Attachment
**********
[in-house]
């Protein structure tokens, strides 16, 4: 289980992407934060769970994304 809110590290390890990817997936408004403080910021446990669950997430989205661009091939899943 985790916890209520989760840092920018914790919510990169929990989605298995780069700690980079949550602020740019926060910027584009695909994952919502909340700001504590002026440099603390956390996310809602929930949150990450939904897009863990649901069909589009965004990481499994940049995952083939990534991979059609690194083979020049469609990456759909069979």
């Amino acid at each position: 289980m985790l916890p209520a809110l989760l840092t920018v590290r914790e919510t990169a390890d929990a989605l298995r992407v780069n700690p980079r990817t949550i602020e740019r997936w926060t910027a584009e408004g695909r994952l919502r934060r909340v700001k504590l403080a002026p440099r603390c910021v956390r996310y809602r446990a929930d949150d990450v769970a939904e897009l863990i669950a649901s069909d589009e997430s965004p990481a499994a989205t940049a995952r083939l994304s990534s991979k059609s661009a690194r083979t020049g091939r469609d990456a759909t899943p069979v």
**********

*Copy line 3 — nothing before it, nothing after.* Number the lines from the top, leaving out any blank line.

């Amino acid at each position: 289980m985790l916890p209520a809110l989760l840092t920018v590290r914790e919510t990169a390890d929990a989605l298995r992407v780069n700690p980079r990817t949550i602020e740019r997936w926060t910027a584009e408004g695909r994952l919502r934060r909340v700001k504590l403080a002026p440099r603390c910021v956390r996310y809602r446990a929930d949150d990450v769970a939904e897009l863990i669950a649901s069909d589009e997430s965004p990481a499994a989205t940049a995952r083939l994304s990534s991979k059609s661009a690194r083979t020049g091939r469609d990456a759909t899943p069979v």